Colin Kidd

Colin Kidd teaches at St Andrews. He is the co-editor of Political Advice: Past, Present and Future.

Chief Justice John Roberts fears a future radical Democrat administration bent on reforming an anomalous institution. The court, he seems to feel, shouldn’t be too far out of step with public opinion, which is the reason – possibly against his own deeper inclinations – his was the swing vote that upheld Obamacare, a betrayal that alienated his fellow conservatives on the court. In the meantime, Joe Biden has nominated Justice Stephen Breyer’s replacement, Ketanji Brown Jackson, who would be the first Black woman justice on the court. During Breyer’s last session the court is set to rule on a Mississippi law banning almost all abortions after fifteen weeks of pregnancy. With six conservatives on the nine-person court, Roberts knows that another prudent defection on his part will not be enough to save Roe. But he might entice one of the conservative justices into supporting a less provocative outcome: further hollowing out Roe without explicitly overturning the constitutional right to abortion.

So abrasively​ right-wing was George W. Bush’s gravel-voiced vice-president, Dick Cheney, that he got the nickname Darth Vader. Out of office he hammed up the part, making public entrances to the Imperial March from Star Wars. He once asked his wife, Lynne, if it annoyed her that people referred to him as Darth Vader. Not at all, she said, ‘it humanises you.’ Cheney’s...

Was peace long delayed as a result of Protestant stubbornness? Unionist constipation should never be discounted, though it’s far from the whole truth to assert that they kept up an unthinking veto. While many of the mainstream leaders of Ulster Protestantism conformed to caricature as unimaginative defenders of their laager, others, including Desmond Boal, a close collaborator of the Democratic Unionist Party leader, Ian Paisley, were willing to explore the idea of a federal Ireland. Paisley was quick to retreat from this, but did not denounce his friend. (Indeed, Paisley’s reputation as an irreconcilable afforded him some opportunistic licence: he had briefly contemplated an all-Ireland deal with a de-Catholicised Republic shorn of its 1937 constitution.) Most imaginative of all were Ulster’s loyalist extremists, who in the 1970s considered the idea of an independent Ulster with a Bill of Rights for the Catholic minority.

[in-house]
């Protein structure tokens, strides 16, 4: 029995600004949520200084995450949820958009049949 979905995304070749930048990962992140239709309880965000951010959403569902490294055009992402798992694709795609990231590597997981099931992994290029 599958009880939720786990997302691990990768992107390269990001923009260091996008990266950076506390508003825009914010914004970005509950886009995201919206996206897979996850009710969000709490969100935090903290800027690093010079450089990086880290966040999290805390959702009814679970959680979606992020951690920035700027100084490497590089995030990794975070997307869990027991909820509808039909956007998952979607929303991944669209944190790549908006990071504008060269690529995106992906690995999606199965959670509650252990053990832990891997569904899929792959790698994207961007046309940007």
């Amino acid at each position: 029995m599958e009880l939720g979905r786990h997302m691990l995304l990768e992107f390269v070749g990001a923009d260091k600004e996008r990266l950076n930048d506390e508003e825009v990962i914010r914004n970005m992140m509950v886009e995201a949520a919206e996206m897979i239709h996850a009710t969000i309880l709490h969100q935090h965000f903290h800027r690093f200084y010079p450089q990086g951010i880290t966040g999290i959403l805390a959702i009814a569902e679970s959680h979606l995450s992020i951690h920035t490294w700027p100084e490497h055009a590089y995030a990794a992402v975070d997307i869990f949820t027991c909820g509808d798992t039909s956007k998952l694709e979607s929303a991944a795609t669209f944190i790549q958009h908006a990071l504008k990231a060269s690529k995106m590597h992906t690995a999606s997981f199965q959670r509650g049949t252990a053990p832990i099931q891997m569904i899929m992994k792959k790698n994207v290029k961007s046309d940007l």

New Unions for Old

Colin Kidd, 4 March 2021

If​ Scots sometimes seem unduly exasperated with Brexiter nationalism, it isn’t just because they voted heavily against Brexit. Nor, in the case of Scottish unionists, is it simply a consequence of a well-founded anxiety that our reckless departure from the EU threatens to break up the United Kingdom. Rather, it comes from the perception that England’s nationalism is crude, unreflective and cartoonish by comparison with the arguments put forward for Scottish independence. Even those of us who are instinctively anti-nationalist – wary of nationalist rhetoric, and the dangers it might bring – recognise that Scottish nationalism is much more sophisticated than its boorish English cousin. The SNP explicitly renounces ethnic nativism, champions a pro-immigrant civic nationalism, and embraces the post-sovereign realities of interdependent nation-states. The prospectus for Scottish independence has some awkward gaps, not least on the currency question, but it’s still far more comprehensively thought through than Brexit.

The​ political volatility of the last decade has made fools of us all. Very little has panned out as pollsters and pundits predicted, and the rapid succession of bizarre new normals has made it difficult to recover our previous expectations about the likely trajectory of political life. Predicting the course of politics has always involved a speculative flutter; but it’s usually more...

Boris Johnson’s japes are comparable in neutralising effect to the softening charm of Tony Blair. How can such a matey, blokey person, ‘someone you could have a pint with’, possess darker, colder...

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Colin Kidd’s study of Scottish Unionism goes, as he himself insists, sternly against the prevailing ideological current, which is focused on the emergence of political nationalism in both...

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Our Slaves Are Black: Theories of Slavery

Nicholas Guyatt, 4 October 2007

In 1659, during the last months of the Commonwealth, 72 slaves from Barbados managed to escape to London. They complained to Parliament that they had been living in ‘unsupportable...

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